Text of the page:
Planning consent has been granted for a major new wind farm in the Scottish Borders.
Aikengall IIa will be located in the Lammermuir Hills, and will consist of 19 turbines.
The development by Community Wind Power Ltd will bring 100 jobs to the area, and is expected to generate up to £9.4 million in community benefit.
The company says this money will be divided equally between local communities.
It'll produce enough electricity to power the equivalent of almost 35,000 homes.
Planning consent was granted today by Keith Brown MSP, Cabinet Secretary for Economy, Jobs and Fair Work.
Local councils had raised concerns about the development.
Scottish Borders Council's planning committee voted to object to the scheme against the recommendation of planning officers, because they said it would "unacceptably harm" the landscape.
East Lothian Council also opposed the scheme, claiming it was "unquestionably the wrong development in the wrong place".
A public inquiry into a proposed major wind farm in the Borders is set to get underway next week.
Greenock-based Whitelaw Brae Wind Farm Ltd. want to erect 16 turbines on a site around three kilometres from the Peeblesshire hamlet of Tweedsmuir.
Scottish Borders Council renewed its opposition to the scheme at a meeting last month.
Government planning reporters David Buylia and Claire Milne will listen to evidence from the developers as well as the objectors including Tweedsmuir Community Council and the Mountaineering Council of Scotland.
The public inquiry will get underway in Tweedsmuir Village Hall on Tuesday.
A site visit is scheduled to take place on Thursday, September 1st.
The Scottish Government has given the go ahead for a new wind farm in Dumfries and Galloway.
The 24 turbine Stranoch wind farm, near Glenwhilly, could produce enough electricity to power the equivalent of 34,959 homes.
Economy Secretary Keith Brown granted permission for the wind farm.
A public inquiry is to be held into proposals for an 18-turbine wind farm near Eddleston in the Borders.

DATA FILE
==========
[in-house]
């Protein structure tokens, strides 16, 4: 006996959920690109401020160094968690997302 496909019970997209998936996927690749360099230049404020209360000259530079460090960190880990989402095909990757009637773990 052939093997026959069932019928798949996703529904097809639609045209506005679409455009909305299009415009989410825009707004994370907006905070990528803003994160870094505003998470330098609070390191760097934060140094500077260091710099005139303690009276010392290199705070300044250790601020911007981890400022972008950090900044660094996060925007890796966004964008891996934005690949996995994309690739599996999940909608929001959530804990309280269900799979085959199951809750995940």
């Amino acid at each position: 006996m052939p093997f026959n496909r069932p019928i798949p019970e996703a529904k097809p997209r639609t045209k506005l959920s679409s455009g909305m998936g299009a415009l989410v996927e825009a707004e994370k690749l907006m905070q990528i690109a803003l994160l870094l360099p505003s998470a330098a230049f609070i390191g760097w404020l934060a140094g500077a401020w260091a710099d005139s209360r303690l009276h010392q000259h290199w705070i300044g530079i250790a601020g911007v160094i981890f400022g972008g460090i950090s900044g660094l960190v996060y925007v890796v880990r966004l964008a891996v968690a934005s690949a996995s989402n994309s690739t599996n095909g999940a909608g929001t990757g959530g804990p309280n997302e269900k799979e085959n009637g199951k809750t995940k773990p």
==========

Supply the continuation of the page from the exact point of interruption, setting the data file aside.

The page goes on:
Cloich Wind Farm LLP say the development will provide enough energy for 30,000 homes.
Scottish Borders Council has opposed the plans, claiming they would cause unacceptable harm to the landscape.
Plans to build a wind farm between Stow and Lauder have been rejected by Scottish Borders Council.
Airvolution's application for the seven turbine site at Muircleugh was unanimously refused by the Council’s Planning and Building Standards Committee yesterday morning.
The council believes it would have an "unacceptable" impact on the landscape and character of the area.
But the company behind the plans claims the council has 'lost out on over £3.9m of investment' to the region. It says it is considering its options with regards to next steps.
Planning consent for the proposed Sandy Knowe Wind Farm in Dumfries and Galloway has been refused.
Scottish Natural Heritage had raised concerns over the visual affect the wind farm would have in Upper Nithsdale.
Today, Energy Minister Fergus Ewing announced he would not grant permission for the 30 turbine project to go ahead.
A local construction company has won the contract for Glenchamber Wind Farm in Dumfries and Galloway.
Renewable energy company RES has awarded the main construction contract for the farm to Luce Bay Plant Hire, a family-run contractor based at Dunragit.
The contract, which is valued at around £8 million, will see Luce Bay Plant Hire complete both the offsite road improvements in preparation for construction starting on site, and civil works for the construction of the wind farm.
Local residents of Scotland's official Book Town have raised concerns over a wind farm development proposal.
The plan for seven turbines on the hills overlooking Wigtown Bay has come under criticism as it's within Britain's largest local nature reserve.
The company who want to build the turbines say they've done everything possible to ensure the landscape can accommodate the turbines.
There is a proposal to develop a wind farm in Wigtown Bay.
It is claimed the seven turbines would power 10,000 homes.
The company responsible for the plans, Ecotricity, also states that the development would benefit local contractors.
However opponents argue that the turbines would ruin the beauty of the local landscape, which would damage the area's tourism trade.